A couple of things have started to surface among NBA scouts and executives, there seem to be three camps emerging around the top overall player – Duke’s Marvin Bagley III and international phenom Luka Dončić, seem to be the leading names mentioned most, with Arizona’s DeAndre Ayton making a strong push into the discussion. We can safely call this a three-horse race at this point.
The prevailing belief is that none of the three is far and away better than the other as a professional prospect, making it more likely than not that the top player selected will have a lot more to do with which team ultimately lands the pick, more so than the player themselves.
This class also seems to be brimming with promising athletic point guards, which unlike last year’s draft, could provide a lot of options for teams still trying to find that impact point guard.
There also looks to be 27 players in the projected top 100 that are 6’10 or bigger, eight of which project in the top 30. To put that into perspective, there were 11 players 6’10 or bigger drafted in the first round of the 2017 NBA Draft, and 17 total in the 60 2017 NBA Draft selections.
As we get into the 2018 calendar year, we’ll start to do deeper dives into the tiers of players and their possible NBA strengths and weakness.
So, with all of that in mind, here is the second 2018 first-round NBA Mock Draft.
Here are some of the pick swaps and how they landed where they are currently projected:
The Philadelphia 76ers are owed the LA Lakers 2018 Draft pick, unprotected, as a result of the 2012 Steve Nash trade with the Suns. The Suns traded that pick to the 76ers as part of the Michael Carter-Williams three-team trade with the Milwaukee in 2015.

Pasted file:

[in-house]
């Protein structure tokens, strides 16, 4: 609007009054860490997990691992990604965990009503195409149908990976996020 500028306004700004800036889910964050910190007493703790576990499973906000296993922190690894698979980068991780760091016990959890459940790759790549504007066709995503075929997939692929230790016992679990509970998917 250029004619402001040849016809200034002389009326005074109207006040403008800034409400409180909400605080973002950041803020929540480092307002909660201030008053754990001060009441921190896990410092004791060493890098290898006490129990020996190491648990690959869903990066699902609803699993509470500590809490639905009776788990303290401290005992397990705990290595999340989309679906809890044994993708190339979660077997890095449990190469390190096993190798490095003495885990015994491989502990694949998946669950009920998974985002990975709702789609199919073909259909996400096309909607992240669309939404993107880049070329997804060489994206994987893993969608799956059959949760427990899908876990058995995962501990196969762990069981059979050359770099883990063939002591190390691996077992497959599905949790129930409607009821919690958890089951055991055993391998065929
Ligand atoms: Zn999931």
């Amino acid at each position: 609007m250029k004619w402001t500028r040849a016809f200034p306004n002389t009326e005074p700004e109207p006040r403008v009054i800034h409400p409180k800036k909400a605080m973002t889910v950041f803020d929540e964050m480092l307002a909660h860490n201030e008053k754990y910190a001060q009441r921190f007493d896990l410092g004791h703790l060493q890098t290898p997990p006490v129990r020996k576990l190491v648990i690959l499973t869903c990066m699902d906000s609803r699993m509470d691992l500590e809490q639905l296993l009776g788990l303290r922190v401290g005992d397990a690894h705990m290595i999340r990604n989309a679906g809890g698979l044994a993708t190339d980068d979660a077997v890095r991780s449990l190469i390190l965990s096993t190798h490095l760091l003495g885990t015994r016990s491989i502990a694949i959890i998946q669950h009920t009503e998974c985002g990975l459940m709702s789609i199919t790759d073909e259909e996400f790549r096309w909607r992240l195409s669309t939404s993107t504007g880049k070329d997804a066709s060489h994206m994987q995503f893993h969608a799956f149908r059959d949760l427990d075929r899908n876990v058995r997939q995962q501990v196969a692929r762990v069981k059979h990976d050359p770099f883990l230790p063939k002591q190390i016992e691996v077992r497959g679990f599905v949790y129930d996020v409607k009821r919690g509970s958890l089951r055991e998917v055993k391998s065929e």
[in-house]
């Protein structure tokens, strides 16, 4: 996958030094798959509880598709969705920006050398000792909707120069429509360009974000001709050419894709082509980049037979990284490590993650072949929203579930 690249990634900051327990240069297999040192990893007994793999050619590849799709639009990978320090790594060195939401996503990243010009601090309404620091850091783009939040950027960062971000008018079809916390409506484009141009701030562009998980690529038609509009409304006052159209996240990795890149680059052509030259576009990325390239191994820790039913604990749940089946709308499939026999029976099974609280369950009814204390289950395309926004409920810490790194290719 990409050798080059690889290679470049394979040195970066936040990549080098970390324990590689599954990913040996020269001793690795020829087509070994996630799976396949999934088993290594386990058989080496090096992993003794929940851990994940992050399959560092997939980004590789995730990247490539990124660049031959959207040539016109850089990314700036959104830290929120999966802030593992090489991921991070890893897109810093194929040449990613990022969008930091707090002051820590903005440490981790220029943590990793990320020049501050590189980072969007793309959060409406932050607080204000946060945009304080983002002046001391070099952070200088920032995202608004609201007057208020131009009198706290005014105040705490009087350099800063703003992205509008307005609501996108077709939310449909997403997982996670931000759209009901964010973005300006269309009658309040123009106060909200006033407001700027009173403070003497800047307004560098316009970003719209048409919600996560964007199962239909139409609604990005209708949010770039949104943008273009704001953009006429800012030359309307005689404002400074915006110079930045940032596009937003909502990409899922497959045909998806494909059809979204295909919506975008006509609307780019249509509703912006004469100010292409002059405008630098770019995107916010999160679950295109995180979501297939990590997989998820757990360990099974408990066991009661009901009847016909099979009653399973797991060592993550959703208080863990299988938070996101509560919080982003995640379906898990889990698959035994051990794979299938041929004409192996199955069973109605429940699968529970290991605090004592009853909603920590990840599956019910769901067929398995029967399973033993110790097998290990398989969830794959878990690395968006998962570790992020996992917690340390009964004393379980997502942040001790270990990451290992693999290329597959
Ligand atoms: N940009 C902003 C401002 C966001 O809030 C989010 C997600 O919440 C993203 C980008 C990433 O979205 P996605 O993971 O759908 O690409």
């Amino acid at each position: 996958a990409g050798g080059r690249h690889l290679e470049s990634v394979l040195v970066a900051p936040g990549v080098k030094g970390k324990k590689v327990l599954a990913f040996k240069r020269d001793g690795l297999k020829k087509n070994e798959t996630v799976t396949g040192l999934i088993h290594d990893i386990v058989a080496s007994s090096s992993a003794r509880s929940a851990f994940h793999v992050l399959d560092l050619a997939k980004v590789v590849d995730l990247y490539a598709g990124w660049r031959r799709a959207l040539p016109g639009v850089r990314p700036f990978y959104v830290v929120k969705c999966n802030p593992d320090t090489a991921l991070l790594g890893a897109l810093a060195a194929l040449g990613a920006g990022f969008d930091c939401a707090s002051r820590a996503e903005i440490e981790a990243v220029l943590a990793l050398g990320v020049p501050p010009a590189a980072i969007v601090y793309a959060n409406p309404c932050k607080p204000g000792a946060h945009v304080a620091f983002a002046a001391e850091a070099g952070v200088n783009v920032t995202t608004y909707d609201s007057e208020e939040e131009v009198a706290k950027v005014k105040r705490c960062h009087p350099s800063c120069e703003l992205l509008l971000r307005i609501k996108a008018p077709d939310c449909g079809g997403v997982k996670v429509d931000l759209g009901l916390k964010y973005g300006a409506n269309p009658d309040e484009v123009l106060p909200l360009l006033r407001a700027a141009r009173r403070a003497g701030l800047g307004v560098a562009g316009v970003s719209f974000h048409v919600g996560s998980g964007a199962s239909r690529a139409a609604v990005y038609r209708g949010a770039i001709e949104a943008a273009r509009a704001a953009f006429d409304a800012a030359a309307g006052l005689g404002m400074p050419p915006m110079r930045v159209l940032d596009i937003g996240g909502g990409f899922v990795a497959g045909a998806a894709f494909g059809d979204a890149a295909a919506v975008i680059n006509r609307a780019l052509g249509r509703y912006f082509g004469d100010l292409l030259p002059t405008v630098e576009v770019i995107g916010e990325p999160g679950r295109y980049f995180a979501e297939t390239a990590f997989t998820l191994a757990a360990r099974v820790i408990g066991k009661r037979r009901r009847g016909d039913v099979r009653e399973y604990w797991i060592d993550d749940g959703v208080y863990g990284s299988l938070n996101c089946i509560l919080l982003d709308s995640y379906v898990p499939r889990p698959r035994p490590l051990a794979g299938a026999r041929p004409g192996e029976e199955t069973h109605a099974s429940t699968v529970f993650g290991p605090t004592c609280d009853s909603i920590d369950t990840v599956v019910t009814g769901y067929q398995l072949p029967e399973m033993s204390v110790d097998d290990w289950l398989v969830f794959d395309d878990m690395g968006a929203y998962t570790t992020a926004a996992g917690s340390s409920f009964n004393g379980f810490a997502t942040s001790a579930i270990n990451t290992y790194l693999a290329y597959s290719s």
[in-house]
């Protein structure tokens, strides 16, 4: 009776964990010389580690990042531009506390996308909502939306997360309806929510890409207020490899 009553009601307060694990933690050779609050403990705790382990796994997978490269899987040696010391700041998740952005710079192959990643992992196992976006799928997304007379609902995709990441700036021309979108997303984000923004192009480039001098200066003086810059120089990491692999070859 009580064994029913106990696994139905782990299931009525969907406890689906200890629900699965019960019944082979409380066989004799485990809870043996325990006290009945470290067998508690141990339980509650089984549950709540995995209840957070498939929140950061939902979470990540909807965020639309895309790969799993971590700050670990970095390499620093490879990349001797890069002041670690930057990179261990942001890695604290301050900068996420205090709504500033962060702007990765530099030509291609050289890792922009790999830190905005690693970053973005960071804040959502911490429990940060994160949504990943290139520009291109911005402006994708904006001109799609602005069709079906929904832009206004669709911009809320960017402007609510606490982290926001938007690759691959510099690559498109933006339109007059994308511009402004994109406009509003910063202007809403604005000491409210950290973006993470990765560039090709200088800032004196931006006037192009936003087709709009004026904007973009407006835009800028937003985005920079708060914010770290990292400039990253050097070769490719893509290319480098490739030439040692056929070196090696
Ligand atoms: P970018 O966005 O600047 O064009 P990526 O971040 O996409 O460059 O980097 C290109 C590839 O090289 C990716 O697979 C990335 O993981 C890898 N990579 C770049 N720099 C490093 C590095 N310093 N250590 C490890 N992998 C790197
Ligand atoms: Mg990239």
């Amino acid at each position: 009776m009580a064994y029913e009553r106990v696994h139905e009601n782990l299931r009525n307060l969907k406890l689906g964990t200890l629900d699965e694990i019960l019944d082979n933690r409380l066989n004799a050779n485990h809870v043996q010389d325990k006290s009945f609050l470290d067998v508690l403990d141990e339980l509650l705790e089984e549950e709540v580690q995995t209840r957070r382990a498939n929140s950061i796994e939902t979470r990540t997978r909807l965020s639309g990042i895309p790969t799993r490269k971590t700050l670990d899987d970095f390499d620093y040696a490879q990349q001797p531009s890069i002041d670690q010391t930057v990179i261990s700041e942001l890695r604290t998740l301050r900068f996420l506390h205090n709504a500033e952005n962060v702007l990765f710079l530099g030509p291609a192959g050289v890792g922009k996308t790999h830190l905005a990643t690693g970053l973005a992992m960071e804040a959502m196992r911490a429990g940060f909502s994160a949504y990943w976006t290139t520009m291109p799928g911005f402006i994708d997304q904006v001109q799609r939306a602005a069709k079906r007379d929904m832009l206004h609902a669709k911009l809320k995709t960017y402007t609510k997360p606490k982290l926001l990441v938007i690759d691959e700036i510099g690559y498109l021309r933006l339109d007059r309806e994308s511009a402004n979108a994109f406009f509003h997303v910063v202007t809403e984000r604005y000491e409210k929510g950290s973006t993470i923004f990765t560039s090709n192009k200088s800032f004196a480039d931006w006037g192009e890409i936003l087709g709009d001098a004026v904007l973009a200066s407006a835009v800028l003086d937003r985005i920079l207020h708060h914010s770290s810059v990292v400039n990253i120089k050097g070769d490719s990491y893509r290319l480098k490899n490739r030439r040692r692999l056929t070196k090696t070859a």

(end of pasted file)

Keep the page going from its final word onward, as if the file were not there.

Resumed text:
The Cleveland Cavaliers are owed the Brooklyn Nets first-round pick as a result of the Kyrie Irving trade this past summer.
The Minnesota Timberwolves are owed the Oklahoma City Thunder’s first-round pick as part of the Ricky Rubio trade this summer. The pick is lottery protected and based on the current standings would not convey.
The Phoenix Suns are owed the Miami HEAT’s first-round pick as part of the Goran Dragic trade in 2015, it is top-seven protected and would convey to Phoenix based on the current standings.
The Atlanta Hawks are owed the Minnesota Timberwolves first round pick as part of the Adreian Payne trade in 2015. The pick is lottery protected and based on the current standings would convey.
The Phoenix Suns are owed the Milwaukee Bucks first-round pick as part of the Eric Bledsoe trade. The pick only conveys if the Bucks pick lands between the 11th and 16th pick, which based on the standings today would not convey.
The Brooklyn Nets are owed the Toronto Raptors first round pick as part of the DeMarre Carroll salary dump trade this past summer. The pick is lottery protected and based on the current standings would convey.
The Atlanta Hawks are owed the Houston Rockets first round pick as part of a three-team deal with the LA Clippers and Denver Nuggets involving Danilo Gallinari and taking back Jamal Crawford and Diamond Stone. The pick is top-three protected and based on the current standings would convey.
PODCAST: How to Keep LeBron in Cleveland
The media seems to think LeBron is as good as gone this offseason, but Joel Brigham and Spencer Davies discuss why that may not be the case. That, and conversation about whether NCAA or Euroleague success is more valuable in evaluating draft talent.